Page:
Vermont House Says No to Coyote Hunting Tournaments

A coyote spotted bearing its teeth in the snow.

Courtesy of Game & Fishing

A coyote spotted bearing its teeth in the snow.


MONTPELIER ­— On Wednesday, Feb. 21, the ban on holding or participating in coyote-killing tournaments passed the Vermont House on a vote of 79–45. It now sits in the Senate Natural Resources Committee for further action. The ban was included as an amendment in a major bill on fish and wildlife that passed the House.

Under the amendment, penalties for violation of the ban will include a fine up to $1,000 and 60 days in jail for first-time offenders and a fine of $4,000 for second-time offenders. In deciding whether to support or remove the ban, the House’s debate moved beyond concerns about protecting the coyote population. It also touched upon the social interactions of wild animals with Vermont citizens in general and the significance of hunting culture in the state.

Republican Representative Brian Smith, who has resided and advocated in the small town of Derby in Orleans County, has firsthand concerns about the growing population of coyotes in Vermont and the potential danger brought by the close proximity of coyotes to human beings in rural areas. Smith said that he recently shot a coyote only 400 yards behind a deer at the back of his house.

“There are many more [coyotes] than there used to be ten years ago,” said Rep. Smith. “I can hear them within 500 yards of my house, and it makes the hair on the back of your neck stand up.”

Known to be one of the smartest and most cunning creatures in Vermont, coyotes “eat everything,” “live everywhere” and often howl at night, leaving people with a mystical yet haunting sound.

“Once in a while, one starts screaming and the other will get into fights with its brothers. And the parents get in and they all start howling at each other,” Rep. Smith said. “Or they will get a baby rabbit or a dead raccoon. And they will fight over it. You never know what they are doing.”

Smith believes there are too many coyotes right now and that they do not contribute to the overall ecosystem in any ways other than devouring animals and getting into the garbage.

“There are only a few, very very few, groups that hunt these coyotes and create contests,” Rep. Smith noted. “I don’t see any harm in 25 or 30 coyotes going out or having a fun day or fun weekend of hunting. It’s not affecting anybody.”

With two or three courses during the winter, these coyote-killing competitions are not constant and usually last for one day or one weekend. In comparison to “real hunts,” Smith regards the coyote tournaments as more of a social event or an occasion for people to gather together.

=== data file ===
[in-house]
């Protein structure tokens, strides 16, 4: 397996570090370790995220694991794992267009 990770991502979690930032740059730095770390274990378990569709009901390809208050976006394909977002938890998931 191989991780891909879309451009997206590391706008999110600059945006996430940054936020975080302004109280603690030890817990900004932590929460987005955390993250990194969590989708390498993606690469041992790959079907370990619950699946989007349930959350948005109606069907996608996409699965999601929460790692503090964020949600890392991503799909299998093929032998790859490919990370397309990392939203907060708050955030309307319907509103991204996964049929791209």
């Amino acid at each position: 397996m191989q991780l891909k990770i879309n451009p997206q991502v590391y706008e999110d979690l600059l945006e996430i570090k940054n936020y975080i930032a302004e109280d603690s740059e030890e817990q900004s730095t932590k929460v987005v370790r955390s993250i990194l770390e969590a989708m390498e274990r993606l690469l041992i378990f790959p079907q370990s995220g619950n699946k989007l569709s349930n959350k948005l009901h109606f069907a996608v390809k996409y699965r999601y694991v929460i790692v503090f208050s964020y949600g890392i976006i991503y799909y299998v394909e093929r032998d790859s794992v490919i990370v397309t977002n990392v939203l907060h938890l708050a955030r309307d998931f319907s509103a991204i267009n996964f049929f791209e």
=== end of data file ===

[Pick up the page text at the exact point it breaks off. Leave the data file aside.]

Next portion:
“I don’t believe the non-hunting community understands what these hunts are all about: a bunch of real good people that are very conscientious sportsmen,” Smith said. “They are hunting an animal that is a lot smarter than they are. So the chances of succeeding are very, very slim. It makes for a pretty good gathering of a good bunch of people.”

In contrast, Rep. David Deen, the chairman of the House Committee on Natural Resources, Fish and Wildlife, supports the ban. “This type of contest violates the North American Model of Wildlife Conservation that has guided our actions in wildlife conservation since the mid 1800s,” said Rep. Deen.

The North American Model of Wildlife Conservation that Deen mentioned was set in the 1800s by hunters and anglers to set certain limits in order to manage wild habitats and protect wildlife.

“The particular principal violated would be: ‘wanton waste of killing an animal must have a purpose and the animal should be used.’ A dead coyote stacked to see whose pile is the highest is not appropriate use of the animal,” Deen said.

According to the Vermont Fish & Wildlife Department website, eastern coyotes are not only “incredibly adaptable” as relative newcomers to Vermont, but have also become “successful predators” among the established fauna of Vermont.

“They have become one of the top predators and that means they have a vital role in a healthy ecosystem,” Rep. Deen said.

While the original penalty section of the bill includes a maximum 60 days in jail, it was later removed in the final approved version on Thursday afternoon. Although Deen acknowledged the shortage of time in preparing for the jail-time penalty, he also stressed the seriousness of the crime behind coyote-killing competitions.

However, some House members disagree with the proposed degree of punishment. In an article in Valley News, supporter of the ban Rep. Susan Buckholz expressed her disapproval at the tough penalty of the bill. “This is not something that the judiciary and corrections should have to deal with,” Rep. Buckholz said in an interview. “This is something new, and an animal that you can take out any time during the year. To send somebody to jail for this is beyond me.”

Vermont Public Radio estimated that there are 6,000 to 9,000 coyotes in Vermont. Prior to the ban, there were no time restrictions for hunting them within the state. While some argue that there is a potential danger imposed by the growing population of coyotes and that there is a social pleasure in gathering during these competitions, others aim for an ecosystem that is protected more greatly by wildlife conservation and a paradigm shift of the hunting culture in Vermont.

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